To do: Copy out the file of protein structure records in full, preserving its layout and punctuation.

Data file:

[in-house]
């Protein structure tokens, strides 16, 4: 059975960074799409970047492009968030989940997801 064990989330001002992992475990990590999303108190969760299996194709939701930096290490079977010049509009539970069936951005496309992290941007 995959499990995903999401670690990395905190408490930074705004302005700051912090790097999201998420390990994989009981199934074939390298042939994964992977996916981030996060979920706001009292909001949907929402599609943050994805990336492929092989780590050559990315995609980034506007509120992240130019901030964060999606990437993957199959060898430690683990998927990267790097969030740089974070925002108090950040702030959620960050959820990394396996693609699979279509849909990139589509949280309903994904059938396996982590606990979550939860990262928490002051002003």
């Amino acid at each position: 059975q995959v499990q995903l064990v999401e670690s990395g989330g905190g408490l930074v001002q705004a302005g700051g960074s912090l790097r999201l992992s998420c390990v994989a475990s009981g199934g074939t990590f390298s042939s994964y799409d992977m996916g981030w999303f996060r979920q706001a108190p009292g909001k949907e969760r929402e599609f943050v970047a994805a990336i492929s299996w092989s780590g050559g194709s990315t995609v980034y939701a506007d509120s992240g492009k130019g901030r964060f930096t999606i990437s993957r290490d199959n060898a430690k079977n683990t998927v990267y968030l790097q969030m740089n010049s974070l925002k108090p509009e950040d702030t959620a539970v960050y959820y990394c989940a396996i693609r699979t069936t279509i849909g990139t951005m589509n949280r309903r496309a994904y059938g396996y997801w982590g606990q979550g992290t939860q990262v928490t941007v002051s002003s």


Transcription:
[in-house]
């Protein structure tokens, strides 16, 4: 059975960074799409970047492009968030989940997801 064990989330001002992992475990990590999303108190969760299996194709939701930096290490079977010049509009539970069936951005496309992290941007 995959499990995903999401670690990395905190408490930074705004302005700051912090790097999201998420390990994989009981199934074939390298042939994964992977996916981030996060979920706001009292909001949907929402599609943050994805990336492929092989780590050559990315995609980034506007509120992240130019901030964060999606990437993957199959060898430690683990998927990267790097969030740089974070925002108090950040702030959620960050959820990394396996693609699979279509849909990139589509949280309903994904059938396996982590606990979550939860990262928490002051002003």
């Amino acid at each position: 059975q995959v499990q995903l064990v999401e670690s990395g989330g905190g408490l930074v001002q705004a302005g700051g960074s912090l790097r999201l992992s998420c390990v994989a475990s009981g199934g074939t990590f390298s042939s994964y799409d992977m996916g981030w999303f996060r979920q706001a108190p009292g909001k949907e969760r929402e599609f943050v970047a994805a990336i492929s299996w092989s780590g050559g194709s990315t995609v980034y939701a506007d509120s992240g492009k130019g901030r964060f930096t999606i990437s993957r290490d199959n060898a430690k079977n683990t998927v990267y968030l790097q969030m740089n010049s974070l925002k108090p509009e950040d702030t959620a539970v960050y959820y990394c989940a396996i693609r699979t069936t279509i849909g990139t951005m589509n949280r309903r496309a994904y059938g396996y997801w982590g606990q979550g992290t939860q990262v928490t941007v002051s002003s």